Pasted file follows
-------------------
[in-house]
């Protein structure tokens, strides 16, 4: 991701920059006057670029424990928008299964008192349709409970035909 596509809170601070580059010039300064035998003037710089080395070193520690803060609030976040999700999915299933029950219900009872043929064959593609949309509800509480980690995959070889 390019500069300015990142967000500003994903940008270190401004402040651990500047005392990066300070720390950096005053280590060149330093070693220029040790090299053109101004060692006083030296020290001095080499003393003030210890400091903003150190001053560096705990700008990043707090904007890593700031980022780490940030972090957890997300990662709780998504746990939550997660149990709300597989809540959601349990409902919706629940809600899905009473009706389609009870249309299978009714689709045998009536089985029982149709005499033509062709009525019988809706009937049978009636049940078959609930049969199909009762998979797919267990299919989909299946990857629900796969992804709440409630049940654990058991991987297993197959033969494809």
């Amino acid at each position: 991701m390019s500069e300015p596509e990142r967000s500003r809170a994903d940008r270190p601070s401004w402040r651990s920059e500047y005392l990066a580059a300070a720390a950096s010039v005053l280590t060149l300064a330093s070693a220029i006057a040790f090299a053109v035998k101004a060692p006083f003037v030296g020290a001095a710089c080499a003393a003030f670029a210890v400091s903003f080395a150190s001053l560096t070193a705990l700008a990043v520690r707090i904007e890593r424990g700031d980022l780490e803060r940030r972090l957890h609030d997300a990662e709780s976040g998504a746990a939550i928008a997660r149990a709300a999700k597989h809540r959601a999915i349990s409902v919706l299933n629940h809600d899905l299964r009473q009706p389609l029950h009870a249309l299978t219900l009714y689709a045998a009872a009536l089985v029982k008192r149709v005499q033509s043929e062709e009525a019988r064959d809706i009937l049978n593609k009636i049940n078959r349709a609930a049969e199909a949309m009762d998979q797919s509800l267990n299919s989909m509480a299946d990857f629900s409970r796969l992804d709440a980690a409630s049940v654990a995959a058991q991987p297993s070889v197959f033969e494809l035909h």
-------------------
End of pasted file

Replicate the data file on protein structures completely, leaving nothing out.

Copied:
[in-house]
């Protein structure tokens, strides 16, 4: 991701920059006057670029424990928008299964008192349709409970035909 596509809170601070580059010039300064035998003037710089080395070193520690803060609030976040999700999915299933029950219900009872043929064959593609949309509800509480980690995959070889 390019500069300015990142967000500003994903940008270190401004402040651990500047005392990066300070720390950096005053280590060149330093070693220029040790090299053109101004060692006083030296020290001095080499003393003030210890400091903003150190001053560096705990700008990043707090904007890593700031980022780490940030972090957890997300990662709780998504746990939550997660149990709300597989809540959601349990409902919706629940809600899905009473009706389609009870249309299978009714689709045998009536089985029982149709005499033509062709009525019988809706009937049978009636049940078959609930049969199909009762998979797919267990299919989909299946990857629900796969992804709440409630049940654990058991991987297993197959033969494809």
């Amino acid at each position: 991701m390019s500069e300015p596509e990142r967000s500003r809170a994903d940008r270190p601070s401004w402040r651990s920059e500047y005392l990066a580059a300070a720390a950096s010039v005053l280590t060149l300064a330093s070693a220029i006057a040790f090299a053109v035998k101004a060692p006083f003037v030296g020290a001095a710089c080499a003393a003030f670029a210890v400091s903003f080395a150190s001053l560096t070193a705990l700008a990043v520690r707090i904007e890593r424990g700031d980022l780490e803060r940030r972090l957890h609030d997300a990662e709780s976040g998504a746990a939550i928008a997660r149990a709300a999700k597989h809540r959601a999915i349990s409902v919706l299933n629940h809600d899905l299964r009473q009706p389609l029950h009870a249309l299978t219900l009714y689709a045998a009872a009536l089985v029982k008192r149709v005499q033509s043929e062709e009525a019988r064959d809706i009937l049978n593609k009636i049940n078959r349709a609930a049969e199909a949309m009762d998979q797919s509800l267990n299919s989909m509480a299946d990857f629900s409970r796969l992804d709440a980690a409630s049940v654990a995959a058991q991987p297993s070889v197959f033969e494809l035909h």